R.J. Reynolds Tobacco Co. said today it is shelving its second attempt at a heat-not-burn traditional cigarette, but stressed it is not exiting the category.
Reynolds launched Revo in February in a test market in Wisconsin. It sold at retail for about $6 a pack.
The motivation behind heat-not-burn is that the heating of tobacco leaves may be less harmful since the burning of tobacco tends to create the largest amount of carcinogens.
Eclipse, the company’s first national attempt at the category from 2003 to 2007, ended because the product struggled to gain traction with adult smokers. Eclipse remains available in limited supply, including at local Reynolds facilities.
Susan Cameron, Reynolds’ president and chief executive, told analysts during a conference call that the company has discontinued marketing support for Revo. By the end of the month, it will no longer be available in Wisconsin.
“Revo has seen consumer interest and trial, but actual adoption rates of the product have not met our expectations,” Cameron said. “However, we do remain optimistic in the long-term potential for heat-not-burn, and we continue to work to improve the technology.”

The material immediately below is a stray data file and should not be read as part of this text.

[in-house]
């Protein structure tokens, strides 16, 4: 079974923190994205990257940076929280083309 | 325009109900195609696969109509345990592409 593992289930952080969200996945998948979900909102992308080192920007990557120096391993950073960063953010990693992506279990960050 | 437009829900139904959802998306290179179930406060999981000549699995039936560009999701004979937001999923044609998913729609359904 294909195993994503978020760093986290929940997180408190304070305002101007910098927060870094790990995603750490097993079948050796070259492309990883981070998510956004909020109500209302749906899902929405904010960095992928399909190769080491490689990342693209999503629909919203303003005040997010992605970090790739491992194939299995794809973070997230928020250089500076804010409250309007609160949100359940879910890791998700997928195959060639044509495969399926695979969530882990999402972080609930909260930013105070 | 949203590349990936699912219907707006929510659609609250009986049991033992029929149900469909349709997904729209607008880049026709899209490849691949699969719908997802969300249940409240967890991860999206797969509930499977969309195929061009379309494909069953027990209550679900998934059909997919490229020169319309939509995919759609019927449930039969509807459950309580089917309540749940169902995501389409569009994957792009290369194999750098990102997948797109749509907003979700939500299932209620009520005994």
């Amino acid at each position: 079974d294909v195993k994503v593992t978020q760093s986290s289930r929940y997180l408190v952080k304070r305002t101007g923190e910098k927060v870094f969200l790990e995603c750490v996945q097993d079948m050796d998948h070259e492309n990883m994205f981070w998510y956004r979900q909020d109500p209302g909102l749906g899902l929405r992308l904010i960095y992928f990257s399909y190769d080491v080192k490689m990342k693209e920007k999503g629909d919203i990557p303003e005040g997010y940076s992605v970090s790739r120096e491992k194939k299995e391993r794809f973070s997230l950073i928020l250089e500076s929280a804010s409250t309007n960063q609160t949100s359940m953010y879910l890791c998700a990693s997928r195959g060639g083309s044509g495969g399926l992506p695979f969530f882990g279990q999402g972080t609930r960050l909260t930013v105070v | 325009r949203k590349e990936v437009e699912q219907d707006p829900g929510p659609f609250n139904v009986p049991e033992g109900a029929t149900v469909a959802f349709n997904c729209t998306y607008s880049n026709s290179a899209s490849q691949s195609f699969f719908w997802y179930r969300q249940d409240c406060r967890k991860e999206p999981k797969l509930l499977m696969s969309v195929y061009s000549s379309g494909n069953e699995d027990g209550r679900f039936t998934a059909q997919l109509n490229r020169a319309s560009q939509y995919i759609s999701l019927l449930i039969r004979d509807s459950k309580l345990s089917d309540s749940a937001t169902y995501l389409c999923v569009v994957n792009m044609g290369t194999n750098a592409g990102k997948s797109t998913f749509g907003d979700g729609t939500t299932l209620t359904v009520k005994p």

Reynolds spokesman Richard Smith said that interest in heat-not-burn “has been high, although in Wisconsin most adult smokers preferred to remain with their usual cigarette brands instead of switching to Revo.”
Revo represented a blast from the past for Cameron. Before she embraced Reynolds’ electronic cigarette Vuse, Eclipse was her preferred tobacco product.
Cameron expressed confidence in February that heat-not-burn “finally finds its time.”
The decision to discontinue Revo has a local manufacturing impact since it was supposed to have a prominent role at its Bowman Gray plant.
Brice O'Brien, Reynolds’ head of consumer marketing, said in February that Reynolds understood that Revo may be challenging to smoke at first, but advised smokers to “stick with it, because it’s totally worth it.”
Revo was considered promising enough that British American Tobacco Ltd. wanted the technology included in a proposed innovation partnership with Reynolds that also includes Vuse. Reynolds said talks are continuing with the partnership.
BAT spent $4.7 billion to maintain a 42 percent ownership stake in Reynolds, with legacy non-BAT Reynolds shareholders holding 43 percent and legacy Lorillard shareholders 15 percent.